6. A photo I found online of an old postcard of Mons La Trivalle. Of interest to me is the WC/lamp room building, very similar to the kit built one I have, so now I know about its orientation and positioning.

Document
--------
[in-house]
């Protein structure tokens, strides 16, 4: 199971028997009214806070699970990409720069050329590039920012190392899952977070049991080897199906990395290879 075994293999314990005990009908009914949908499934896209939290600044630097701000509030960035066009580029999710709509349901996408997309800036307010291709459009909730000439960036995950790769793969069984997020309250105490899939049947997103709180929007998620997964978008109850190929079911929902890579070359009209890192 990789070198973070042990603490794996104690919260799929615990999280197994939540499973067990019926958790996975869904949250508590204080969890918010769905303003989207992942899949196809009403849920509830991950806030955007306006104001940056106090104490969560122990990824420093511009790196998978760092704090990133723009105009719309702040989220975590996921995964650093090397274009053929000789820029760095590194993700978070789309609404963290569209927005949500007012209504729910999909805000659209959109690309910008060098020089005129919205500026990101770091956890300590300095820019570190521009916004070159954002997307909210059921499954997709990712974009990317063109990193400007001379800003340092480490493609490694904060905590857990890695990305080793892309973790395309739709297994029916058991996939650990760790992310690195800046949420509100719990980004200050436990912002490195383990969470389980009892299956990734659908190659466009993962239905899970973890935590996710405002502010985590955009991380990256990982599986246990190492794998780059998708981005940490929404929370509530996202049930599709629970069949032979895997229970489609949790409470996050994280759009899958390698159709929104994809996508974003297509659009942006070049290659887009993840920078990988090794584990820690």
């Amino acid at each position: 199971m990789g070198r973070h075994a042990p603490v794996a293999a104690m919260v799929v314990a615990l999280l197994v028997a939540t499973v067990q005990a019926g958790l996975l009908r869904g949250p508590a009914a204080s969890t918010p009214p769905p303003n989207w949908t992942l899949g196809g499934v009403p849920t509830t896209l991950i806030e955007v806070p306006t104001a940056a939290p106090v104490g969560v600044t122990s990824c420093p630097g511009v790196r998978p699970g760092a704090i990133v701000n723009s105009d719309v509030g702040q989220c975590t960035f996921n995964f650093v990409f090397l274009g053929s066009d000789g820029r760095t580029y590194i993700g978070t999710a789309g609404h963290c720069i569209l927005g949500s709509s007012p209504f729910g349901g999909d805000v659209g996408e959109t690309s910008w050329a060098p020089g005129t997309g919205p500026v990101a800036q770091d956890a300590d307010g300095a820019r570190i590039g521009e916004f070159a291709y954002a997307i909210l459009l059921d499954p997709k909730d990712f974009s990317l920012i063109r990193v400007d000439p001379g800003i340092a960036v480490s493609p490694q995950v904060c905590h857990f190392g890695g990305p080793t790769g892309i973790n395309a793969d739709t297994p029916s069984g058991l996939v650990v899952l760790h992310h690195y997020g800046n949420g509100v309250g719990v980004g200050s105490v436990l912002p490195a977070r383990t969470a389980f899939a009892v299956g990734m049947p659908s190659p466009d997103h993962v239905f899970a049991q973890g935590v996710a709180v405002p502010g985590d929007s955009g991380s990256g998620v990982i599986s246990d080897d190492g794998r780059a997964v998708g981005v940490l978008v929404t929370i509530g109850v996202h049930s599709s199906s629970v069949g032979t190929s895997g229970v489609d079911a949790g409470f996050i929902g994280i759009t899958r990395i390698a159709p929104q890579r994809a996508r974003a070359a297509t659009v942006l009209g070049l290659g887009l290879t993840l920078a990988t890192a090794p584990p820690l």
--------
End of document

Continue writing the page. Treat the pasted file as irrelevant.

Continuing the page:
7. I’ve now made up the 'Architecture & Passion' laser cut kit for the barrières roulantes. Sprayed overall with white primer and the lower red bits painted on with Signal Red enamel. The ‘running plate’ is still attached to the fret, and the gates do run smoothly along them. That could be done by hand on the layout, but I have an idea for remote control. This involves cutting a slot in the baseboard in line with the running plate, and attaching a connection (plasticard or strip of some kind, details tbd) from the gate to a length of cog railway strip which Re6/6 has kindly provided. That will engage with a matching cog on a drive shaft, the other end of which will terminate flush or just behind the layout front in a crosshead screw head. Obviously the drive shaft is supported between the crossing and the baseboard edge, probably in the form as a tube-in-tube. To operate, all you need is a suitable jewellers screwdriver applied to the screw head (not a powerdrill!). I had thought of a motorised option, but the gates are very flimsy and doing it by hand gives more sensitivity.